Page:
I know nothing about her and I have never walked a mile in her shoes -- or an inch, for that matter. But for all I know she is happy. Basking in the glow of being the new mom of a healthy baby boy. Going about her day, checking things off her mental list of things to do, taking one moment at a time. Something as simple as bathing her baby; him, exercising his voice box -- her calm and peaceful, reminded me of how many bath times I've rushed my kids through. Sometimes raising my voice at them because they wanted to play longer than I wanted them too. In no time at all, her little newborn will be walking and talking and in no time at all I will be sending mine off to college.
I think it's time I stop and smell the lavender suds.
Monday, March 18, 2013
If you hop in a van and take a short ride from our neighborhood you enter a small community just on the outskirts of town. Structured buildings and street vendors turn to cow pastures and wooden shacks. The road is chaotic with potholes and loose pieces of concrete -- a reminder of its out-in-the-middle-of-nowhere status.
When arriving at so many barrios on this island I almost always have to take a deep breath in and prepare myself for the heartache that festers in me long after I leave. Los Perez is not one of those places. Although the signs of poverty are everywhere, a sense of peace lingers still. I don't know if it is the humble people that live in the community, the rickety path you have to take to enter it or the laid back personalities of the children...but whatever it is, it is good.
I never feel anxious or worried about what will greet me. In fact, I know there is one face that I will always look forward to seeing. I've never met anyone that smiles with their whole self like he does. He is never short on hand shakes or hugs and he always responds to a simple "how ya doin'" with "todo uva" or our version of "just peachy."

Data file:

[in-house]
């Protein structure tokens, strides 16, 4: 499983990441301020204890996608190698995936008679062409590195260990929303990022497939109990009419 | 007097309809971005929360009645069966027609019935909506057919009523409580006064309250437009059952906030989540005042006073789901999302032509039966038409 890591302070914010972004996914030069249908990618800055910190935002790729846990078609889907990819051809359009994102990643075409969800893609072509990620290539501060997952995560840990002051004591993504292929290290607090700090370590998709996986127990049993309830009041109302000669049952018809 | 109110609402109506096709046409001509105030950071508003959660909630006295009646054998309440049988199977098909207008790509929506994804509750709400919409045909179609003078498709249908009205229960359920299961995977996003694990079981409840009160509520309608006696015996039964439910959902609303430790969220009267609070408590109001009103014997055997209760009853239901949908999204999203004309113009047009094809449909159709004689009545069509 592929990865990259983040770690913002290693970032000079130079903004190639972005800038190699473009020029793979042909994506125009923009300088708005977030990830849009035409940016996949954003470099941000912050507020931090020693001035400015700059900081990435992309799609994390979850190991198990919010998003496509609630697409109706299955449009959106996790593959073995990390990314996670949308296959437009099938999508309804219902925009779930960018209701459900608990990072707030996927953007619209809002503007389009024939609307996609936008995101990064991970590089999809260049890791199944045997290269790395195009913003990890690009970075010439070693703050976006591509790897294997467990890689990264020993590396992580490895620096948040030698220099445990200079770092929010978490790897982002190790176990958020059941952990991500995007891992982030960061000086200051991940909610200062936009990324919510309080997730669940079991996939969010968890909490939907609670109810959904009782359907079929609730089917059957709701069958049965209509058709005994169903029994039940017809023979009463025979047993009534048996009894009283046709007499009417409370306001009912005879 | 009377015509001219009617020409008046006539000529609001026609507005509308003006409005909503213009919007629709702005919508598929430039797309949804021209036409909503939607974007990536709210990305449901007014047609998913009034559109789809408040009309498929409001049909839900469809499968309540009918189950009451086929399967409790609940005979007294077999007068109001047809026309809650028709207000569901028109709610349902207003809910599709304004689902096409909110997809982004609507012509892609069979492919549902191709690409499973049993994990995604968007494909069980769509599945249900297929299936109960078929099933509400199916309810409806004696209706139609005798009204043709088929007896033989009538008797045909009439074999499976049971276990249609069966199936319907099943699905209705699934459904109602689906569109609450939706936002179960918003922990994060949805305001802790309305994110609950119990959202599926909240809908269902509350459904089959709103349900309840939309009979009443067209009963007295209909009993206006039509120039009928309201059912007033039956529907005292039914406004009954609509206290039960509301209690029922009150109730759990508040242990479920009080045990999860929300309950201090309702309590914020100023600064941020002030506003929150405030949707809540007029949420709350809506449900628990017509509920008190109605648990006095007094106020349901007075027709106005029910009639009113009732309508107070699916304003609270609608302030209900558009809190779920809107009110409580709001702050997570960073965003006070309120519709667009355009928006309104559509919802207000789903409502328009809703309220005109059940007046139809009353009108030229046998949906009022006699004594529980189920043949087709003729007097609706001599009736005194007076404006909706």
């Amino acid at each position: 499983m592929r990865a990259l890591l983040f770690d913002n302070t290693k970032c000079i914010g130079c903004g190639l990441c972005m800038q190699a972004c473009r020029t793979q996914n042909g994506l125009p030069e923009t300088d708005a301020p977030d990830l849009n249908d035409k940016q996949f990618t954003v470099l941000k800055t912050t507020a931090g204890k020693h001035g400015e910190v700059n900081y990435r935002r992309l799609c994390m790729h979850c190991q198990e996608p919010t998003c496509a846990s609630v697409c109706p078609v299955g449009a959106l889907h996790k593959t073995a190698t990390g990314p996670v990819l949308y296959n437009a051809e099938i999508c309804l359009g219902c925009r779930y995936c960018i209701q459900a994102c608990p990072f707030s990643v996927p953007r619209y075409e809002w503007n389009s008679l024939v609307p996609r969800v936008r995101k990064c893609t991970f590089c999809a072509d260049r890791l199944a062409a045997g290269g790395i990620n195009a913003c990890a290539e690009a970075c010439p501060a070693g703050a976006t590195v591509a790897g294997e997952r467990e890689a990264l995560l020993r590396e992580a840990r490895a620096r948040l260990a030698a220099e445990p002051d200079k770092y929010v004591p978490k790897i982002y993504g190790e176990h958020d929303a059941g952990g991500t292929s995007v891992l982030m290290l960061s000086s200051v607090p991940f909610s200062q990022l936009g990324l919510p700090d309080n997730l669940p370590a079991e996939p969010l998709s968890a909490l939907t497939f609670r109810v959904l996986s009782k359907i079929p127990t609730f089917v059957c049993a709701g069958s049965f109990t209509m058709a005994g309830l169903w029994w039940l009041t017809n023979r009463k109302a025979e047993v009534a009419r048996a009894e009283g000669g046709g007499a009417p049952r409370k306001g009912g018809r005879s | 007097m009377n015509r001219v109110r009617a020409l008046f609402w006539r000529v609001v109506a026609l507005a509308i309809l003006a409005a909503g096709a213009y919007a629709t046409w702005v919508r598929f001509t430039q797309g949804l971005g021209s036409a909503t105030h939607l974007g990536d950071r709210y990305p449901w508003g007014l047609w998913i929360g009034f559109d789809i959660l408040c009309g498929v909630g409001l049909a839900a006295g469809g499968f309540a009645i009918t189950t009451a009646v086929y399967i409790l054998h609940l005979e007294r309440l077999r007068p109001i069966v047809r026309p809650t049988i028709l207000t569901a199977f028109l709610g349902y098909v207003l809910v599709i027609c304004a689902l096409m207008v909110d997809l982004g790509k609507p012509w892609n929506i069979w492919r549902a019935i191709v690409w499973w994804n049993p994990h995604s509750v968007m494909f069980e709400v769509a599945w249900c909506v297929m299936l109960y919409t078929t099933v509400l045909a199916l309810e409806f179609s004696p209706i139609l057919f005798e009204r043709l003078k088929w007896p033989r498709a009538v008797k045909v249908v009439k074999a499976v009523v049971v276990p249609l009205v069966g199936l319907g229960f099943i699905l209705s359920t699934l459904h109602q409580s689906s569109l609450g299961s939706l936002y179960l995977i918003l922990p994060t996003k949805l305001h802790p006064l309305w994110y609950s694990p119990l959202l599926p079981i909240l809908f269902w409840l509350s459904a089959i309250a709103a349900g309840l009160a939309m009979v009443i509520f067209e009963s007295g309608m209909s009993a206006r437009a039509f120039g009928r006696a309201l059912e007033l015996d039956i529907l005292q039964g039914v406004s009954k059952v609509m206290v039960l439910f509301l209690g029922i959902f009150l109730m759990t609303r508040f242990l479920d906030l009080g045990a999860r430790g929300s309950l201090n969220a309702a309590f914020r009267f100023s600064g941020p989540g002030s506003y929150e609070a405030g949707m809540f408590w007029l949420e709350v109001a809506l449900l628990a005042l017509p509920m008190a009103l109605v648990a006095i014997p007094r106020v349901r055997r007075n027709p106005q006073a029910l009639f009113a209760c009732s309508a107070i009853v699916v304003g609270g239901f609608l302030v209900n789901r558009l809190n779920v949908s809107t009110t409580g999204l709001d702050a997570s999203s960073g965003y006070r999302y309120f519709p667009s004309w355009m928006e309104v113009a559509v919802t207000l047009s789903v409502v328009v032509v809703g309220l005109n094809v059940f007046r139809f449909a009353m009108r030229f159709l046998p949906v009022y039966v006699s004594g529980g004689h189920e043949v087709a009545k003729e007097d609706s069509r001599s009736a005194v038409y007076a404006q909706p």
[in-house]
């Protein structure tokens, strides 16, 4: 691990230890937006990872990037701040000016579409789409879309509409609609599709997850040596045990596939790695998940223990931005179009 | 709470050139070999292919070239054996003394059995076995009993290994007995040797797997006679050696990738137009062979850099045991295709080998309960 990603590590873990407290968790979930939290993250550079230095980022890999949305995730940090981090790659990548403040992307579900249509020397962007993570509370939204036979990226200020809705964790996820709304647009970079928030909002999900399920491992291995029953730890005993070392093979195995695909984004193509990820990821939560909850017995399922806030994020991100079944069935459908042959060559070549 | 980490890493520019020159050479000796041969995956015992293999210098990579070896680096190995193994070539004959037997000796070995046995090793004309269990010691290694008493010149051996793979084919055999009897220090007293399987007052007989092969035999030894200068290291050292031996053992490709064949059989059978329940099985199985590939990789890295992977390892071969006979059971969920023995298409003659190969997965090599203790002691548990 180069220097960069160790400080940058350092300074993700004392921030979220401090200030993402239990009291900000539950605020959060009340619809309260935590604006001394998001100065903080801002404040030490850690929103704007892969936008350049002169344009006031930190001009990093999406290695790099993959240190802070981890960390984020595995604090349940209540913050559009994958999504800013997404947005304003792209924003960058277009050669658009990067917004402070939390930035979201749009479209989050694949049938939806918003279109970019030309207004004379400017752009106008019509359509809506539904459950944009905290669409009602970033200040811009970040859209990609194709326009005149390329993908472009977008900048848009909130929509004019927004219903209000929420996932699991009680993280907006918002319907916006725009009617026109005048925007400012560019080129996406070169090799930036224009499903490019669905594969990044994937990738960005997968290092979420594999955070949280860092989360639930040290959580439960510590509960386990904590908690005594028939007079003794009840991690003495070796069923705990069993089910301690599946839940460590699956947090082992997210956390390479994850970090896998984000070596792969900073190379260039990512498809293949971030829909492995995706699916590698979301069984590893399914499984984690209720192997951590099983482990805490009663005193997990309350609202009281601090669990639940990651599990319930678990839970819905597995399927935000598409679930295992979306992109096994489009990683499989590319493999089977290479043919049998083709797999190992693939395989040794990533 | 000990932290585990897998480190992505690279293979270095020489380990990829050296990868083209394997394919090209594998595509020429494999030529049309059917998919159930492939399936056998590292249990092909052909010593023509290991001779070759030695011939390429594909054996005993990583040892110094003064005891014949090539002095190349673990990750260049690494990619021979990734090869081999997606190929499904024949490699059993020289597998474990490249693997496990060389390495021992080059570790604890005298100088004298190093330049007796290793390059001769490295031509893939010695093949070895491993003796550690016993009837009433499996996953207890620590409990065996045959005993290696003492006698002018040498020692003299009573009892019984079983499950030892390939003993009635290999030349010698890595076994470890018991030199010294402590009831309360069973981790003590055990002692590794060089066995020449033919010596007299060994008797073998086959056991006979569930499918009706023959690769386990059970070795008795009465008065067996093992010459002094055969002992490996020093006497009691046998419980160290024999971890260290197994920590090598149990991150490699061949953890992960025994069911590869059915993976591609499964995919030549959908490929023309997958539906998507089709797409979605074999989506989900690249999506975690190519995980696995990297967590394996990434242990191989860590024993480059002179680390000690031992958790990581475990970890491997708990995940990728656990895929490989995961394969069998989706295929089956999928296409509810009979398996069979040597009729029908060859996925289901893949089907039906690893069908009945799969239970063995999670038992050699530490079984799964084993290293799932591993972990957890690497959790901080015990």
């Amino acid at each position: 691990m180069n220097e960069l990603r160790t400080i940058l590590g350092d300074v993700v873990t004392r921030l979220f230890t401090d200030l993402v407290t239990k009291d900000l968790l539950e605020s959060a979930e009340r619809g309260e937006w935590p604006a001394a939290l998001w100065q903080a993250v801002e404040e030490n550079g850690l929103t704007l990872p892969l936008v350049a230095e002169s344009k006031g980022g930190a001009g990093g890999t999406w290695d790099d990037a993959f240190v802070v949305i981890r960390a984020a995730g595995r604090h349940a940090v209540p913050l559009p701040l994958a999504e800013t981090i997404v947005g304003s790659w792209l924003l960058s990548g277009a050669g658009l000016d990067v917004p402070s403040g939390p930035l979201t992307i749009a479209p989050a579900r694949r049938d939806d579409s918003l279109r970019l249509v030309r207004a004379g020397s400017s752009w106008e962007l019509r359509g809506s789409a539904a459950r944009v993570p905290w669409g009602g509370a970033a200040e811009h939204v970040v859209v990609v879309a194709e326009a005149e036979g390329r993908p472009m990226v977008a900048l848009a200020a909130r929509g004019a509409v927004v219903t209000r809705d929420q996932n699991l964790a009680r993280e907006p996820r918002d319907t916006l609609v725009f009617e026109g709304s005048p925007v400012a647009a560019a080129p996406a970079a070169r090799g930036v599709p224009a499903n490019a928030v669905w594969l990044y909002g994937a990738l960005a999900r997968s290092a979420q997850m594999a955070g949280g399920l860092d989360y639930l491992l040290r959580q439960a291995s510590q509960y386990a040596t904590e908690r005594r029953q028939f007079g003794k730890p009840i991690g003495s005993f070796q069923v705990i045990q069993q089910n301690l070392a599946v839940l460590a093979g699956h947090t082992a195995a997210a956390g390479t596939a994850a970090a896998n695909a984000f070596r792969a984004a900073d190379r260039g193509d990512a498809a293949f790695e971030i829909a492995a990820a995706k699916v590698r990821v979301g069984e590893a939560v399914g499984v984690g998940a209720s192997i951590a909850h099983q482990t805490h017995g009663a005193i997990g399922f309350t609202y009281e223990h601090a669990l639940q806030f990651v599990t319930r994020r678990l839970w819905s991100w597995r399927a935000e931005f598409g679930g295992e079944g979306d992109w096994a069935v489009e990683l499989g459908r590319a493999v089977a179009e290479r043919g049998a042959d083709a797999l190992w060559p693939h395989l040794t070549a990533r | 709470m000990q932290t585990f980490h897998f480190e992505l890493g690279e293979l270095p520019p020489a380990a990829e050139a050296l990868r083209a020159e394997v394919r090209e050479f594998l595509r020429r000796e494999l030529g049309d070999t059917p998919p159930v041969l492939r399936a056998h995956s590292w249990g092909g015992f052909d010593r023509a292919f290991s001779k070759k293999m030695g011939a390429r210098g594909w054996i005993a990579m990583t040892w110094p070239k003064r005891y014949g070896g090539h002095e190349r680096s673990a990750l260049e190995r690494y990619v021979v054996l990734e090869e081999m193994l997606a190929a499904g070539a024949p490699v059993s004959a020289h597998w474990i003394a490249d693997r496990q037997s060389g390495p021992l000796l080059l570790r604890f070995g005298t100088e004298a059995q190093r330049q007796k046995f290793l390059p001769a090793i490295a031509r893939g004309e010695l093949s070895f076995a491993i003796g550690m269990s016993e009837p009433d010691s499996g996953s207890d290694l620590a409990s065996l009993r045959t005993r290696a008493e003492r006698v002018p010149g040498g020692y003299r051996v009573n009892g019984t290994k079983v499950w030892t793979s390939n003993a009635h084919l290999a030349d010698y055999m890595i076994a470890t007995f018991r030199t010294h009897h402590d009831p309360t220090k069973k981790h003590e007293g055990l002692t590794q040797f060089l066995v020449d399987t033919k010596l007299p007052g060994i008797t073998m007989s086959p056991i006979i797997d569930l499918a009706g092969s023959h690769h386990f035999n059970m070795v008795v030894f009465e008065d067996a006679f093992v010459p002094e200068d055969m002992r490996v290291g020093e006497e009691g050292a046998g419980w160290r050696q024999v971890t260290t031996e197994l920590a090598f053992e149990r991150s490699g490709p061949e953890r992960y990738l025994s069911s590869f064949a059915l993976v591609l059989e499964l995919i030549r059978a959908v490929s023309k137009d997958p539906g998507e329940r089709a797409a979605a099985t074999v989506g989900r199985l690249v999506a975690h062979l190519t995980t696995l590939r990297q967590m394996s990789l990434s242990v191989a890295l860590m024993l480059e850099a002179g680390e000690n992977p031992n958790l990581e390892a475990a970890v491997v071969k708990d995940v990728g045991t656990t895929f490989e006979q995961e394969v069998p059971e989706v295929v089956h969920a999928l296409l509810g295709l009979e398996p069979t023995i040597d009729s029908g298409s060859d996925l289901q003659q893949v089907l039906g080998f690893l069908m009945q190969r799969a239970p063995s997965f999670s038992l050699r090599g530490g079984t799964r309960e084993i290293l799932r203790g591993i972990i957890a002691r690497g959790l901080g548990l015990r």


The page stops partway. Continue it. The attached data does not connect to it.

He knows every child in his nutrition center by their first and last names and knows where each of them lives. He always starts their mealtime ritual by teaching the kids scripture. I have witnessed first-hand, 70-some children re-sighting bible verses that most adults wouldn't even attempt. He excitedly points out an 11-year old girl who has memorized 34 scriptures and counting.
Pastor Nico grew up in the church and always felt a real connection to God. He watched his own father preach from the pulpit every Sunday. He recalls a woman in his father's church who would always entice him to come to sunday school with the promise of a piece of candy. It was that candy that kept him coming back. It was that candy that brought him to a place where he heard God's word. It's because of that candy that he knew God was calling him to be a pastor. Nico started his ministry in Los Perez with that very same type of candy. He knew that all he would have to do was get the kids to the church and God would do the rest.
And the kids came.
And the kids came.
Monday, February 25, 2013